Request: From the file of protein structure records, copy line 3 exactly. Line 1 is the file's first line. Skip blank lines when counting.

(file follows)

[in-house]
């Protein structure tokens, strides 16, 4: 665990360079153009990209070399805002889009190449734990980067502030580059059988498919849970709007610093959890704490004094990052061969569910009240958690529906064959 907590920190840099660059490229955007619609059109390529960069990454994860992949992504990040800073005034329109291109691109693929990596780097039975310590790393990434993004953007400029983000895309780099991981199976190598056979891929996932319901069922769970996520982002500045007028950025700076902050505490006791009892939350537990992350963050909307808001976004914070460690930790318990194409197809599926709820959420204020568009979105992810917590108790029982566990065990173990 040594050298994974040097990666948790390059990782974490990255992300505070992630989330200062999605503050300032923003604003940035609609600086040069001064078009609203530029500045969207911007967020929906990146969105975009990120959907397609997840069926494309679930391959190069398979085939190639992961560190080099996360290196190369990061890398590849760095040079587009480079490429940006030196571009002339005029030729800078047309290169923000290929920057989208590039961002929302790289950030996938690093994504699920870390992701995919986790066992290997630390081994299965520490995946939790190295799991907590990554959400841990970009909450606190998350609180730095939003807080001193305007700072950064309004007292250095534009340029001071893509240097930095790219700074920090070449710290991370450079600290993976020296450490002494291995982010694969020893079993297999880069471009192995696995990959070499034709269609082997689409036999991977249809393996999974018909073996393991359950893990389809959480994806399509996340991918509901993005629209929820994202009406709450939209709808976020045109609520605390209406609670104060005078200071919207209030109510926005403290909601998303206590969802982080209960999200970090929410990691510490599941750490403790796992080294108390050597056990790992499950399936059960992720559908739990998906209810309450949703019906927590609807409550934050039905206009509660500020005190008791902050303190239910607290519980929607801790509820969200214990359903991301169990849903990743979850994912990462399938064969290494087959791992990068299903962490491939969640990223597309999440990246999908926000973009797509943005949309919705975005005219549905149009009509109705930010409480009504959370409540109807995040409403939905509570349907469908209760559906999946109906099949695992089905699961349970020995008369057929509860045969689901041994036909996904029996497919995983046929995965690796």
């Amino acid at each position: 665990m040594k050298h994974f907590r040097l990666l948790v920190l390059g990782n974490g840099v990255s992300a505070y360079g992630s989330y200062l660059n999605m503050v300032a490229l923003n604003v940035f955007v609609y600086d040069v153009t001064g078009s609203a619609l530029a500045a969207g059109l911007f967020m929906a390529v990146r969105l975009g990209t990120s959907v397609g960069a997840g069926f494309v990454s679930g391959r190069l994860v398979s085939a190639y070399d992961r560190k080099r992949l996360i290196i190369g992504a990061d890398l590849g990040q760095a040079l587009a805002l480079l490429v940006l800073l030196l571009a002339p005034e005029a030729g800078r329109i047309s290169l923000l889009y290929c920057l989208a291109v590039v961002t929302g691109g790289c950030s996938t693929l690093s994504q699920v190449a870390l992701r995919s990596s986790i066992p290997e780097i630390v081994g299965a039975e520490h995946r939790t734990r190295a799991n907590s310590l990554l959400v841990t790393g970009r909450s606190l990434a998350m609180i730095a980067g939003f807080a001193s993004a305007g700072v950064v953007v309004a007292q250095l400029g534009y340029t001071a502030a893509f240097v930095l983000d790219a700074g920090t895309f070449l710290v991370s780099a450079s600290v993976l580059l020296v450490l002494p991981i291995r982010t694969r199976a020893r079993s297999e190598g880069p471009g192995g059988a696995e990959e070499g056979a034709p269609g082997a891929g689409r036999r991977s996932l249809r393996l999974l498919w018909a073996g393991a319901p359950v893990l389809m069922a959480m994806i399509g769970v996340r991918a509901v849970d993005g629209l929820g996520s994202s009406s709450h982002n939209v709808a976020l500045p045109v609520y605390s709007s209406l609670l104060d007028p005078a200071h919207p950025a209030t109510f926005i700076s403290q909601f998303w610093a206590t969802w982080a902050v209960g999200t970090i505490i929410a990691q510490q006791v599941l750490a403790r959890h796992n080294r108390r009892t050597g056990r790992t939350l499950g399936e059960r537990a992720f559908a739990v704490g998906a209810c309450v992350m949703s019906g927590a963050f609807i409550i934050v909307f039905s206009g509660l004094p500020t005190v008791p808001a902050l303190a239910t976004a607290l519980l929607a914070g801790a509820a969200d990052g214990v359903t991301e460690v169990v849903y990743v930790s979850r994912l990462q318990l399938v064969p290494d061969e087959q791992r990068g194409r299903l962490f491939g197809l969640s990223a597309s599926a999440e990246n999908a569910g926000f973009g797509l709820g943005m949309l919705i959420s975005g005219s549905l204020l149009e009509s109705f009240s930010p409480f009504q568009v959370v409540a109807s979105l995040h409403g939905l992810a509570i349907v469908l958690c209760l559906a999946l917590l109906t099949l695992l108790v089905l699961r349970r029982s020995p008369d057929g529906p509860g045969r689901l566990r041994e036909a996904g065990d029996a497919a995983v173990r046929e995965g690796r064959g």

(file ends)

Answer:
């Amino acid at each position: 665990m040594k050298h994974f907590r040097l990666l948790v920190l390059g990782n974490g840099v990255s992300a505070y360079g992630s989330y200062l660059n999605m503050v300032a490229l923003n604003v940035f955007v609609y600086d040069v153009t001064g078009s609203a619609l530029a500045a969207g059109l911007f967020m929906a390529v990146r969105l975009g990209t990120s959907v397609g960069a997840g069926f494309v990454s679930g391959r190069l994860v398979s085939a190639y070399d992961r560190k080099r992949l996360i290196i190369g992504a990061d890398l590849g990040q760095a040079l587009a805002l480079l490429v940006l800073l030196l571009a002339p005034e005029a030729g800078r329109i047309s290169l923000l889009y290929c920057l989208a291109v590039v961002t929302g691109g790289c950030s996938t693929l690093s994504q699920v190449a870390l992701r995919s990596s986790i066992p290997e780097i630390v081994g299965a039975e520490h995946r939790t734990r190295a799991n907590s310590l990554l959400v841990t790393g970009r909450s606190l990434a998350m609180i730095a980067g939003f807080a001193s993004a305007g700072v950064v953007v309004a007292q250095l400029g534009y340029t001071a502030a893509f240097v930095l983000d790219a700074g920090t895309f070449l710290v991370s780099a450079s600290v993976l580059l020296v450490l002494p991981i291995r982010t694969r199976a020893r079993s297999e190598g880069p471009g192995g059988a696995e990959e070499g056979a034709p269609g082997a891929g689409r036999r991977s996932l249809r393996l999974l498919w018909a073996g393991a319901p359950v893990l389809m069922a959480m994806i399509g769970v996340r991918a509901v849970d993005g629209l929820g996520s994202s009406s709450h982002n939209v709808a976020l500045p045109v609520y605390s709007s209406l609670l104060d007028p005078a200071h919207p950025a209030t109510f926005i700076s403290q909601f998303w610093a206590t969802w982080a902050v209960g999200t970090i505490i929410a990691q510490q006791v599941l750490a403790r959890h796992n080294r108390r009892t050597g056990r790992t939350l499950g399936e059960r537990a992720f559908a739990v704490g998906a209810c309450v992350m949703s019906g927590a963050f609807i409550i934050v909307f039905s206009g509660l004094p500020t005190v008791p808001a902050l303190a239910t976004a607290l519980l929607a914070g801790a509820a969200d990052g214990v359903t991301e460690v169990v849903y990743v930790s979850r994912l990462q318990l399938v064969p290494d061969e087959q791992r990068g194409r299903l962490f491939g197809l969640s990223a597309s599926a999440e990246n999908a569910g926000f973009g797509l709820g943005m949309l919705i959420s975005g005219s549905l204020l149009e009509s109705f009240s930010p409480f009504q568009v959370v409540a109807s979105l995040h409403g939905l992810a509570i349907v469908l958690c209760l559906a999946l917590l109906t099949l695992l108790v089905l699961r349970r029982s020995p008369d057929g529906p509860g045969r689901l566990r041994e036909a996904g065990d029996a497919a995983v173990r046929e995965g690796r064959g």